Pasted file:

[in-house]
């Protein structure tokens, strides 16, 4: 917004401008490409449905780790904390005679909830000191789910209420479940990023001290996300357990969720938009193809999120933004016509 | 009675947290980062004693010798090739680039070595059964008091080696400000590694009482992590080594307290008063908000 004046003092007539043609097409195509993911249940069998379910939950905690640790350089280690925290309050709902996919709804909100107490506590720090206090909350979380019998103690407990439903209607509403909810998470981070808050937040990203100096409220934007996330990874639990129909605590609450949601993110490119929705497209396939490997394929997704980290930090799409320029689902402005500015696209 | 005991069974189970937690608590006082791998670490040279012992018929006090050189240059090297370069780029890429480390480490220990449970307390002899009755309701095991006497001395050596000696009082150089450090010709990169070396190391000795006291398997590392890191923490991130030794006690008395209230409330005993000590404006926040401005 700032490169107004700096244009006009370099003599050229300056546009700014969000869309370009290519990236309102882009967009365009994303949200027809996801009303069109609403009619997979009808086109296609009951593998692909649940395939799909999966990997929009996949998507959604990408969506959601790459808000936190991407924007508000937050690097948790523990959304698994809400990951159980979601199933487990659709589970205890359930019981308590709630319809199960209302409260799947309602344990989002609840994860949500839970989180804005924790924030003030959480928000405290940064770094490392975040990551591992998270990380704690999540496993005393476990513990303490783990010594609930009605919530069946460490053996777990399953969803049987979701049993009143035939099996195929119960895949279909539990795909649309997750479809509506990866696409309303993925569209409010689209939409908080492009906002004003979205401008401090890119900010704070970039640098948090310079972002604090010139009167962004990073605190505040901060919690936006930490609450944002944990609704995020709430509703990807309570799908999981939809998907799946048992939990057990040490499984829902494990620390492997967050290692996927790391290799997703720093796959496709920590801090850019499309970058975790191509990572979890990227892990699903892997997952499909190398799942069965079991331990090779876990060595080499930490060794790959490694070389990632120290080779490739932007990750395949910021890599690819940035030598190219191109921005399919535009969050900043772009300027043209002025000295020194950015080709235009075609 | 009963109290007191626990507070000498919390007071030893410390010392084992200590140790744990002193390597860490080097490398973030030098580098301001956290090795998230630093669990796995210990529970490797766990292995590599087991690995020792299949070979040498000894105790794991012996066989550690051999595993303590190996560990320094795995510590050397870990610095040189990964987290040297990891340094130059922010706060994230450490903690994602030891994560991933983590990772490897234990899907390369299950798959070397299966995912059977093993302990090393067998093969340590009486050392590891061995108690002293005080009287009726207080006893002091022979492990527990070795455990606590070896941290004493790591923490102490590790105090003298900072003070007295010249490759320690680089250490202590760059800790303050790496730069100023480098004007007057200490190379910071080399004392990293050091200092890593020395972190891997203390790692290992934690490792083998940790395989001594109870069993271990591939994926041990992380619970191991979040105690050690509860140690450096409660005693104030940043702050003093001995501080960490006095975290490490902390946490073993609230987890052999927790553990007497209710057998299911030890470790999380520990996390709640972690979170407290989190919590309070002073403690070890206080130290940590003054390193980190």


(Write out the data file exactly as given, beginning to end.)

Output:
[in-house]
């Protein structure tokens, strides 16, 4: 917004401008490409449905780790904390005679909830000191789910209420479940990023001290996300357990969720938009193809999120933004016509 | 009675947290980062004693010798090739680039070595059964008091080696400000590694009482992590080594307290008063908000 004046003092007539043609097409195509993911249940069998379910939950905690640790350089280690925290309050709902996919709804909100107490506590720090206090909350979380019998103690407990439903209607509403909810998470981070808050937040990203100096409220934007996330990874639990129909605590609450949601993110490119929705497209396939490997394929997704980290930090799409320029689902402005500015696209 | 005991069974189970937690608590006082791998670490040279012992018929006090050189240059090297370069780029890429480390480490220990449970307390002899009755309701095991006497001395050596000696009082150089450090010709990169070396190391000795006291398997590392890191923490991130030794006690008395209230409330005993000590404006926040401005 700032490169107004700096244009006009370099003599050229300056546009700014969000869309370009290519990236309102882009967009365009994303949200027809996801009303069109609403009619997979009808086109296609009951593998692909649940395939799909999966990997929009996949998507959604990408969506959601790459808000936190991407924007508000937050690097948790523990959304698994809400990951159980979601199933487990659709589970205890359930019981308590709630319809199960209302409260799947309602344990989002609840994860949500839970989180804005924790924030003030959480928000405290940064770094490392975040990551591992998270990380704690999540496993005393476990513990303490783990010594609930009605919530069946460490053996777990399953969803049987979701049993009143035939099996195929119960895949279909539990795909649309997750479809509506990866696409309303993925569209409010689209939409908080492009906002004003979205401008401090890119900010704070970039640098948090310079972002604090010139009167962004990073605190505040901060919690936006930490609450944002944990609704995020709430509703990807309570799908999981939809998907799946048992939990057990040490499984829902494990620390492997967050290692996927790391290799997703720093796959496709920590801090850019499309970058975790191509990572979890990227892990699903892997997952499909190398799942069965079991331990090779876990060595080499930490060794790959490694070389990632120290080779490739932007990750395949910021890599690819940035030598190219191109921005399919535009969050900043772009300027043209002025000295020194950015080709235009075609 | 009963109290007191626990507070000498919390007071030893410390010392084992200590140790744990002193390597860490080097490398973030030098580098301001956290090795998230630093669990796995210990529970490797766990292995590599087991690995020792299949070979040498000894105790794991012996066989550690051999595993303590190996560990320094795995510590050397870990610095040189990964987290040297990891340094130059922010706060994230450490903690994602030891994560991933983590990772490897234990899907390369299950798959070397299966995912059977093993302990090393067998093969340590009486050392590891061995108690002293005080009287009726207080006893002091022979492990527990070795455990606590070896941290004493790591923490102490590790105090003298900072003070007295010249490759320690680089250490202590760059800790303050790496730069100023480098004007007057200490190379910071080399004392990293050091200092890593020395972190891997203390790692290992934690490792083998940790395989001594109870069993271990591939994926041990992380619970191991979040105690050690509860140690450096409660005693104030940043702050003093001995501080960490006095975290490490902390946490073993609230987890052999927790553990007497209710057998299911030890470790999380520990996390709640972690979170407290989190919590309070002073403690070890206080130290940590003054390193980190």